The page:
At the time I thought, “yes, but people will use it anyway, and nobody, like 1% of people, will use the signed and designated route. So what are we accomplishing with this design then?” (I.e. CYA LOL.) There was also some talk of a future trail cantilevered underneath the bridge, though I cannot fathom how that would ever happen.

Well anyway, the detour design is what happened. And it turns out that almost everyone ignores it and continues crossing at the unmarked crosswalk. Dozens and dozens of people do this every day, including people walking dogs, groups of bicyclists, pairs of runners, etc. Sometimes, especially when the traffic speeds are low like this, drivers even stop to let them cross!

Imagine what might be possible at this crosswalk if we actually signed or striped it? Would it give people a false sense of security and lure them to their death? Would it improve walking and biking crossings here and help boost active living, like so for example you could bring a family here? Would it slow traffic down here where the bridge meets the neighborhood? Might there be a way to re-design this crossing design a situation where everyone can more easily communicate with each other?

I don’t know, but as it is today there’s certainly a huge design gap. The official bike/walk route is completely ignored by users, while the actual bike/walk route is completely ignored by the street design, and into that chasm falls all kinds of confusion and nonsense.

[This isn't even all of them. More like 2/3 of a two-hour sample.]

#4. The "Urban Bridge Problem" can be Solved

[Going down the hill to the Marshall Avenue bridge.]
I’ve written before about the problem of bridges, where the absence of intersections or curves catalyzes high speeds that often come crashing into dense and chaotic walkable areas. The classic example of this was the old Washington Avenue bridge that fed four-lanes of high-speed car traffic into the very middle of an urban University campus, but this is a problem that occurs at the ends of nearly every bridge. (On- and off-ramps have the same problem by the way, and more frequently.)

The list of problem bridges is long, and includes nearly every river bridge in Saint Paul. Wabasha might be the best of them, certainly Ford and Marshall are badly done, while Robert is likely the worst. Given the design differences between simple bridges and complex streets, “the bridge problem” seems insoluble.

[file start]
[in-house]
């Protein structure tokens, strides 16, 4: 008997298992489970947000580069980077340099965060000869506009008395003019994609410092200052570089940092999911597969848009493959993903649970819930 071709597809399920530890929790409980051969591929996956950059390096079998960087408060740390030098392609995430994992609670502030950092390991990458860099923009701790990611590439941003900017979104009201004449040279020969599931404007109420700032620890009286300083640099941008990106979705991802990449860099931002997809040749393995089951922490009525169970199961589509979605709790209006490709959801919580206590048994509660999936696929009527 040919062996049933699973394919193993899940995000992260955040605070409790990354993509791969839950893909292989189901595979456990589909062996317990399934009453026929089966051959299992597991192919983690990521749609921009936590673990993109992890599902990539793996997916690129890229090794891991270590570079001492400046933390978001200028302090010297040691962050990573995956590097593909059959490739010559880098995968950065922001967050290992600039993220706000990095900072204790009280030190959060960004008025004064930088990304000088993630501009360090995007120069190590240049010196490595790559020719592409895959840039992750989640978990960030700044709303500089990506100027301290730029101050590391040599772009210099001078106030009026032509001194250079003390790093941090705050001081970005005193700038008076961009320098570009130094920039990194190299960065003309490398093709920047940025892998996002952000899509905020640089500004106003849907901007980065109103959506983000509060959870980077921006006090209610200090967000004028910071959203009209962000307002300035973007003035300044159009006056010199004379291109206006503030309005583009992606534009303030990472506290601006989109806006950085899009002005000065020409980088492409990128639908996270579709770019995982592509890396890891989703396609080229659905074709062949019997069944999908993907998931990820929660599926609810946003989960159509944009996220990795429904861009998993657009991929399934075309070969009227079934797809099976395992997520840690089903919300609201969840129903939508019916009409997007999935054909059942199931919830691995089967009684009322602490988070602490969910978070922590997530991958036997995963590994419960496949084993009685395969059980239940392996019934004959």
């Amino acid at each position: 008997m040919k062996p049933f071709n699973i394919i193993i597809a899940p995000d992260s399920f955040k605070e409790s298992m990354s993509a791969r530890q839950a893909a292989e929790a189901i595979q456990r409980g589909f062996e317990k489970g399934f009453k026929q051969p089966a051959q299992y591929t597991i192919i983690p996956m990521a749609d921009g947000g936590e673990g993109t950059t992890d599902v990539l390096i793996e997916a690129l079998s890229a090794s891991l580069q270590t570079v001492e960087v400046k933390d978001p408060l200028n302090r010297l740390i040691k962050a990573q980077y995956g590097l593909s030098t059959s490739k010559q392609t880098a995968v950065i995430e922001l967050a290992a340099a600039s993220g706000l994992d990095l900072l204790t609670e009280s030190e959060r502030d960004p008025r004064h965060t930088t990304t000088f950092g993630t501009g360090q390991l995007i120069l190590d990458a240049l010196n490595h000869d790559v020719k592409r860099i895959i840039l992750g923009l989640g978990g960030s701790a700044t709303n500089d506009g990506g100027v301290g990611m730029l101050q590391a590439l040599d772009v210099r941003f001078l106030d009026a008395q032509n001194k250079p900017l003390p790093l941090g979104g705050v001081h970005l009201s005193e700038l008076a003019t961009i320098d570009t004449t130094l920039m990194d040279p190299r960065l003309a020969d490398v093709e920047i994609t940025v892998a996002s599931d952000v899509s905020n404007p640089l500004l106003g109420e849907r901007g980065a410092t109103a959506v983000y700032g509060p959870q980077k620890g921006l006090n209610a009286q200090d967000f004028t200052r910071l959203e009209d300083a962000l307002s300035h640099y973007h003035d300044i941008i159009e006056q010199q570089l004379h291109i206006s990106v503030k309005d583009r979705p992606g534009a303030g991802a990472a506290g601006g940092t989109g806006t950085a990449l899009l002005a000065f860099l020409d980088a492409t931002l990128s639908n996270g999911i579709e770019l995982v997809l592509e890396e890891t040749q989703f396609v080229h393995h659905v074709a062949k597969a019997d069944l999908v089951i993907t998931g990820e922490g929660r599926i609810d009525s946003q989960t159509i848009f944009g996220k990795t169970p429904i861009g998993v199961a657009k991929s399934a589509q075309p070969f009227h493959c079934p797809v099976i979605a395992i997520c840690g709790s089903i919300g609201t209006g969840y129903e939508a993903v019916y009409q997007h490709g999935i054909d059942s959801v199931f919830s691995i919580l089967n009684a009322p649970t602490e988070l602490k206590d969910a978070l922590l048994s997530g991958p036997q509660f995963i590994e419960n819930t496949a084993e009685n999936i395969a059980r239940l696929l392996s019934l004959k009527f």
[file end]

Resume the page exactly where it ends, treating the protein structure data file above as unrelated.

But since I first wrote about bridges back in 2013, Minneapolis and Hennepin County have done wonders with two of their bridges. First it was the Plymouth Avenue bridge, where the City installed a protected bike lane. Then just a month ago, the re-decked Franklin Avenue bridge re-opened [pictured below], and raised high the bridge bar. The new Franklin design is amazing for bikes and people walking, and keeps cars contained at low speeds without much impact on traffic. 

There are lots of bridges where we could remove a traffic lane or make some design changes that would lower speeds in the interest of reducing speed differentials. Minneapolis' amazing new bridge designs (now including a real bike lane on Hennepin!) are shining examples for Saint Paul and Counties to follow.

[The new Franklin Avenue bridge should be a model for the rest of the urban river bridges.]

#5 This is the Most Scenic 1/2 Mile in the Twin Cities

Speaking of which, slowing speeds on the bridge might not be a bad thing, as the 1/2 mile stretch of road has the best view in the entire Metro area. Why not design the bridge to reduce speeds, and let people savor the journey just a bit? I go over the bridge hundreds of times each year, and it still takes my breath away.

Watching people running, biking up (slowly), biking down (quickly!), walking around and snapping photos at the top of the bluff, it would be really nice if the car traffic didn’t detract from the experience. Ideally, the Smith Avenue bridge could feel more like the River Road, which it is, in a way. Lowering the design speed with lane widths or something similar to the Franklin Bridge would be good for both adjacent neighborhoods, help alleviate some of the negative mental health impacts of the bridge itself, encourage walking and biking and spending time over the river, and have little-to-no impact on traffic flow.

#6 The People-Watching Threshold Offers Positive Early Returns

At any rate, people seem to love going up and down the bridge, on bikes and on foot, relatively speaking. Compared to the other West Side bridge roads that I’ve counted, this spot had the most bike and recreational traffic. (The Wabasha bridge, by contrast, seemed to be mostly people walking to and from their parking spots.) And that activity made a huge difference for how the street and the neighborhood felt as a public space.

I left with the thought that it doesn’t take all that much to transform a desolate sidewalk into one that seems social and active. In other words, the “people watching threshold” is fairly low. Just 10 or 20 people passing by per hour can end the boredom, and give you something to see, people to notice, an occasional light conversation. As I see it, the relationship between people density and public space is sort of an S-curve shape, with a lot of work being done by those first dozen or so “early activity adopters”, and the people-watching interest intensifying gradually, accelerating at around 100 people per hour, until reaching some sort of diminishing return toward what I might call the “State Fair limit point,” at which you get a bit overwhelmed by a crowd.

In sum, it’s nice to sit on the bluff and bike down the bridge when cars are going slowly but safely down the street. It’d be nice to design streets and bridges that encouraged that sort of thing.

Now that I've completed the West Side bridge-crossing trifecta, I wonder what's in store for me next year?

[Beautiful Saint Paul autumn sky.]